Prime Minister Keith Rowley says he first heard that Marlene McDonald was in police custody via Facebook or WhatsApp last Thursday and was only told officially that she was being charged around 10.30 pm last Sunday.
"As Prime Minister and National Security chairman, where a Minister is in custody, the systems in T&T are so secure that nobody in officialdom communicated to me there was substance to what was going on before or during, or that a Minister was in custody for a reason," he added yesterday.
Speaking at the post-Cabinet media conference, Rowley attempted to defend his Government, himself and his stance on McDonald - though ending with the admission that in hindsight he'd judged the situation badly.
"But that was the information I had to work with at the time..." he'd argued.
Rowley had fumed about criticism including of his judgement regarding McDonald.
He also dismissed perception of a crisis in T&T following recent events, saying Government had committed to change the pattern where people felt anything could happen in T&T and nothing would be done, "... So where you see a crisis today, we say, feel good about it - this is how it's supposed to happen and it's happening for the first time."
Explaining the train of events regarding his knowledge of issues concerning McDonald, he said alleged wrongdoing had "nothing to do " with his Government, he wasn't in office in 2009 and that wrongdoing also occurred over 2011/13 when public monies were "apparently going around - but I wasn't aware, as Opposition Leader," he said.
Rowley said when he was dismissed from the Manning Cabinet in 2008, and up to 2010 he had no inside knowledge of the situation regarding McDonald. He said a package of allegations against her first came to his attention during PNM's candidate screening in 2014/15.
He said two unsuccessful aspirants for the Port-of-Spain South seat - one who'd screened in 2007 and another in 2015 - made allegations of misconduct against McDonald. As a result, their "enthusiasm" was taken with a pinch of salt. The allegations were also the same that were sent to the Integrity Commission (IC) on the Calabar Foundation. "When it was raised with me then, it had already been dealt with and a letter of exoneration existed."
After appointing McDonald as Housing Minister, the same matter arose "largely driven by the same people" on the Calabar issue plus there were allegations of how many HDC houses McDonald had and how many she'd given to people. He said he agreed the package and new information warranted probe and removed her from Housing . But the housing allegations could not be supported and the second IC probe of Calabar found no basis to go forward.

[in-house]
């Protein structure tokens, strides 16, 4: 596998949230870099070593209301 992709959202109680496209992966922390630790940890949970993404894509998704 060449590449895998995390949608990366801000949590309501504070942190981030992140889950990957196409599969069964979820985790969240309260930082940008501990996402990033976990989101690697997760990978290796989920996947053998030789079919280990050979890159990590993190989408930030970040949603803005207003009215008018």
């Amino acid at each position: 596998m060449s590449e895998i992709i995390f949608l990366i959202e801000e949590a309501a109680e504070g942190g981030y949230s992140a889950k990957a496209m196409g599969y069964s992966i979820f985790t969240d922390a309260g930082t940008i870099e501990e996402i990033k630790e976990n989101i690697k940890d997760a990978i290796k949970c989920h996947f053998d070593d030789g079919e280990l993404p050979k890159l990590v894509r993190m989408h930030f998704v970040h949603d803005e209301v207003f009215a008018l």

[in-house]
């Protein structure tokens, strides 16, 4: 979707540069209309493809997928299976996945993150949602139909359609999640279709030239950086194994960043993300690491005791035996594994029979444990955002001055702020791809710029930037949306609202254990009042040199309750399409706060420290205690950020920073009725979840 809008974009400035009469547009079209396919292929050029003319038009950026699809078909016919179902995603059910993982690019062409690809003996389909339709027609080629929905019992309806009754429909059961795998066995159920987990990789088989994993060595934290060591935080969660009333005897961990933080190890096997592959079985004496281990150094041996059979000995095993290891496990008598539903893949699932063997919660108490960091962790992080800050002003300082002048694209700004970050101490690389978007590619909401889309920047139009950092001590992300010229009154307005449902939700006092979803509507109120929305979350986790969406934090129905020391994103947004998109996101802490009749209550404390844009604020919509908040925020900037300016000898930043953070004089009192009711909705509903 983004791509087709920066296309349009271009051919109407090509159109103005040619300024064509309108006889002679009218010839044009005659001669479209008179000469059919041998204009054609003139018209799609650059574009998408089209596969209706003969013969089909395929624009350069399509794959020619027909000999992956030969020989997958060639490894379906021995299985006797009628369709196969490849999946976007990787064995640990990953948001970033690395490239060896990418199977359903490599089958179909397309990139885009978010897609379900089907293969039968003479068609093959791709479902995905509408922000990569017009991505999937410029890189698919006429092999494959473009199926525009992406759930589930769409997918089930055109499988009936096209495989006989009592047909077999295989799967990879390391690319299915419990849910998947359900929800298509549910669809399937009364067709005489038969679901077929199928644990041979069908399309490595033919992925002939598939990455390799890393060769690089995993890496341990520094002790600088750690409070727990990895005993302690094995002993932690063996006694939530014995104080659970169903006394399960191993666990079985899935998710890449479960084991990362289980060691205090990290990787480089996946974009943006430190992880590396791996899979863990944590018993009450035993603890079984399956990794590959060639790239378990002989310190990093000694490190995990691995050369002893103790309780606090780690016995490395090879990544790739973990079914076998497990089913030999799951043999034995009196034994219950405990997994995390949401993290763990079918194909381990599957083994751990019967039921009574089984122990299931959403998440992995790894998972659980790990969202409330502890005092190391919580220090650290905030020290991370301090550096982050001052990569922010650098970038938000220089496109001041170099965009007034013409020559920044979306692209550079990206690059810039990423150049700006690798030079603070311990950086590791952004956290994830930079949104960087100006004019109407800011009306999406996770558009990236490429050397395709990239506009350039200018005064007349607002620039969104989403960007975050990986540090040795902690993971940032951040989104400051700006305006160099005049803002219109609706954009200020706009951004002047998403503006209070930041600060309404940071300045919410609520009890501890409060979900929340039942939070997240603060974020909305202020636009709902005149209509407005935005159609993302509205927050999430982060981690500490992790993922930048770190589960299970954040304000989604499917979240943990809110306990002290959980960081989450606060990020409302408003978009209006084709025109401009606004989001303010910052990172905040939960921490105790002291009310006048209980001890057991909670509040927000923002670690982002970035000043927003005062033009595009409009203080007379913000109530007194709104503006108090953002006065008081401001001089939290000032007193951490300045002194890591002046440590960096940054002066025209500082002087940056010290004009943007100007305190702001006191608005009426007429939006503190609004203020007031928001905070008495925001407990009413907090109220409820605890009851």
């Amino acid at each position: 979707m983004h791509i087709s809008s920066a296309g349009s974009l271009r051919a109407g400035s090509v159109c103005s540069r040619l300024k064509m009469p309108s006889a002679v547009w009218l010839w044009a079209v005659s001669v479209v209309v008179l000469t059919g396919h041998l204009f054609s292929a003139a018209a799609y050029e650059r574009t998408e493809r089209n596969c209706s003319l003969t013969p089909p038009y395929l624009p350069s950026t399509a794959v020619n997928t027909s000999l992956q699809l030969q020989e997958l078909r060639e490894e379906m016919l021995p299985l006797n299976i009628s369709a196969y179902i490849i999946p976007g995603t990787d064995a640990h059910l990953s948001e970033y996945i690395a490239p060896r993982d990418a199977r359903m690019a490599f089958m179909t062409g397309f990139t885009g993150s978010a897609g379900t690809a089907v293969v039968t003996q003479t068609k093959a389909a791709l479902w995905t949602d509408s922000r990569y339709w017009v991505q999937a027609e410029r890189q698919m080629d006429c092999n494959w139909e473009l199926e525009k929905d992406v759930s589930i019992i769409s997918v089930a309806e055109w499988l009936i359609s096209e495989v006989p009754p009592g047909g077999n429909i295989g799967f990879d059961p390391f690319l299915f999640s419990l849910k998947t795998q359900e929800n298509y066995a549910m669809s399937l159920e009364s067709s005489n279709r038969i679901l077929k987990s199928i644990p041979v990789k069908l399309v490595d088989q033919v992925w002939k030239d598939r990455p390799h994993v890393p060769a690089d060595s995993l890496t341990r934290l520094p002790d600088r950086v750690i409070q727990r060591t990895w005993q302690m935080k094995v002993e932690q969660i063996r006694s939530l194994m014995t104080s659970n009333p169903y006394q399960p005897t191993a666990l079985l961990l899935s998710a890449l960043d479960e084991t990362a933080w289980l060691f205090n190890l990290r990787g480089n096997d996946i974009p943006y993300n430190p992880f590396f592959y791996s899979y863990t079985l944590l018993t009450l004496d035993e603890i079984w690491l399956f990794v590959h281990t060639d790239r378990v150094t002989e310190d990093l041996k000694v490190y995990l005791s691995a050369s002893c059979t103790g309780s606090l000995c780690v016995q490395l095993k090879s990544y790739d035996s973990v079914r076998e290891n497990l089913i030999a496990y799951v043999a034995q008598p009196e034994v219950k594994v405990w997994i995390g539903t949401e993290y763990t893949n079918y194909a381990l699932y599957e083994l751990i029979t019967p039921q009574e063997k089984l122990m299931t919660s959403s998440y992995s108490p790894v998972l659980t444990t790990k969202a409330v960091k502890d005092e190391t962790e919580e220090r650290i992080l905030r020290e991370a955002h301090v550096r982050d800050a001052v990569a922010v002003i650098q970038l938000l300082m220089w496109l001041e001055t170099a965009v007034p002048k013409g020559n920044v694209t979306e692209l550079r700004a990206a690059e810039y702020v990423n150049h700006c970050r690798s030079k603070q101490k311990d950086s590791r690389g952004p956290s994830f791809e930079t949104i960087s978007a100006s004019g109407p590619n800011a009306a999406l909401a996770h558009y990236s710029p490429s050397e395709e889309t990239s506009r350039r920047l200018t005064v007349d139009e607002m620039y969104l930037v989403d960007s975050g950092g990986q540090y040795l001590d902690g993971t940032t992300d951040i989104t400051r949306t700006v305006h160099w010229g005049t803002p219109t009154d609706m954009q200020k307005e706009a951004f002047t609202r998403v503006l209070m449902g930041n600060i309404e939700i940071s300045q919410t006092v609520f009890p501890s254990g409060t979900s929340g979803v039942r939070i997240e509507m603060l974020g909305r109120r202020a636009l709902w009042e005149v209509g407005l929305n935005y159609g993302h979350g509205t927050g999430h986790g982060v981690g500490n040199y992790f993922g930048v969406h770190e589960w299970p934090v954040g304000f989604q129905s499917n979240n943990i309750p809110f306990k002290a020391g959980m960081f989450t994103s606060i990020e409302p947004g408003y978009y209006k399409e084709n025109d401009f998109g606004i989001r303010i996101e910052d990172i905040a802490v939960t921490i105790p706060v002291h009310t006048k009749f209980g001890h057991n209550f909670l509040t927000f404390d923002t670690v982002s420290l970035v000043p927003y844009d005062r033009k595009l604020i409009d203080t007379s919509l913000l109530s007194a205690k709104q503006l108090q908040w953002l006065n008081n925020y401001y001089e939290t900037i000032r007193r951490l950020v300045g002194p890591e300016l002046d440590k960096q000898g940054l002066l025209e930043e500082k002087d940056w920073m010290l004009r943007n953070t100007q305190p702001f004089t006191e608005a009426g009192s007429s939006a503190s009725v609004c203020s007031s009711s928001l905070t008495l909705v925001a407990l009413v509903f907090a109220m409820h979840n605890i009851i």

Rowley recounted how he also fired her as Public Utilities Minister in 2017 when a "person known to be of serious interest to the police," attended her swearing-in function.
"I decided that a Minister who was MP for the area ought to have known that and I was advised that the MP had known - the person was of interest to police - and therefore ought not to have been at President's House. I was told the person was there of their 'own free will and accidentally' got there ....all kind of interpretation," he added.
Rowley confirmed there was also a police investigation. "One of many. At that time police investigations were opened and were neverending."
Because he said he was told it was the same Calabar situation being probed "And having been there twice, it was reasonable for me to assume that unless and until this police probe finds something new and different, I'll make this judgement call and I made it - and for that I'm to be held accountable."
However, he said last week, police investigations revealed new information and completely new batch of witnesses. "A completely different state of affairs."
Complaining of criticism that he'd failed to act after her arrest, he added - after disclosing how the news came to him last week - "Look at my situation, I'm seeing something this way (now), having seen it before in those ways. I said last Friday, if it turned out to warrant action I won't hesitate to act - what do you want me to do, act without knowing what's involved?"
Rowley said if he'd called the Police Commissioner or other officers, he'd have been accused of interfering or seeking to influence the matter the way former PM Patrick Manning was, when he called a police station to see if his driver was being arrested.
He therefore decided to wait until police were in a position to say something and "I'd know what I was dealing with and what action might be required - what so wrong with that?" he said, adding he removed her from Cabinet and PNM's deputy leadership.
Reporter: Gail Alexander